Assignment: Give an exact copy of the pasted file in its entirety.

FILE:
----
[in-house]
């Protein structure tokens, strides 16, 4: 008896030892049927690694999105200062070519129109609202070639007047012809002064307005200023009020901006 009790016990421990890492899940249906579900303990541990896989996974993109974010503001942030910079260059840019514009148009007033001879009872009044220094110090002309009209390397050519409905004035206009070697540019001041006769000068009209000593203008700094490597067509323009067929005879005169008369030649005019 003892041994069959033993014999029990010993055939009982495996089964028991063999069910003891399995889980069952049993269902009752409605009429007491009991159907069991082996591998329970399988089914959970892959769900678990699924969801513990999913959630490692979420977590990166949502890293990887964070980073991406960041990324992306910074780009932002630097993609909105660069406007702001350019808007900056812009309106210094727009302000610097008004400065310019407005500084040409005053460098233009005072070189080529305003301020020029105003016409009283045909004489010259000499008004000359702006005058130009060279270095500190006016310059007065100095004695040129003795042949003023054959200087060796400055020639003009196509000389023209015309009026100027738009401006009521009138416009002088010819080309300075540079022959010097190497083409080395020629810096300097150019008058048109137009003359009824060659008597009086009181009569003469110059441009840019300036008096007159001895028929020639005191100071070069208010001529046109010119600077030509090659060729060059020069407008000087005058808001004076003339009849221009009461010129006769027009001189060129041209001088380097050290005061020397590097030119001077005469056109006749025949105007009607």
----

[in-house]
């Protein structure tokens, strides 16, 4: 008896030892049927690694999105200062070519129109609202070639007047012809002064307005200023009020901006 009790016990421990890492899940249906579900303990541990896989996974993109974010503001942030910079260059840019514009148009007033001879009872009044220094110090002309009209390397050519409905004035206009070697540019001041006769000068009209000593203008700094490597067509323009067929005879005169008369030649005019 003892041994069959033993014999029990010993055939009982495996089964028991063999069910003891399995889980069952049993269902009752409605009429007491009991159907069991082996591998329970399988089914959970892959769900678990699924969801513990999913959630490692979420977590990166949502890293990887964070980073991406960041990324992306910074780009932002630097993609909105660069406007702001350019808007900056812009309106210094727009302000610097008004400065310019407005500084040409005053460098233009005072070189080529305003301020020029105003016409009283045909004489010259000499008004000359702006005058130009060279270095500190006016310059007065100095004695040129003795042949003023054959200087060796400055020639003009196509000389023209015309009026100027738009401006009521009138416009002088010819080309300075540079022959010097190497083409080395020629810096300097150019008058048109137009003359009824060659008597009086009181009569003469110059441009840019300036008096007159001895028929020639005191100071070069208010001529046109010119600077030509090659060729060059020069407008000087005058808001004076003339009849221009009461010129006769027009001189060129041209001088380097050290005061020397590097030119001077005469056109006749025949105007009607």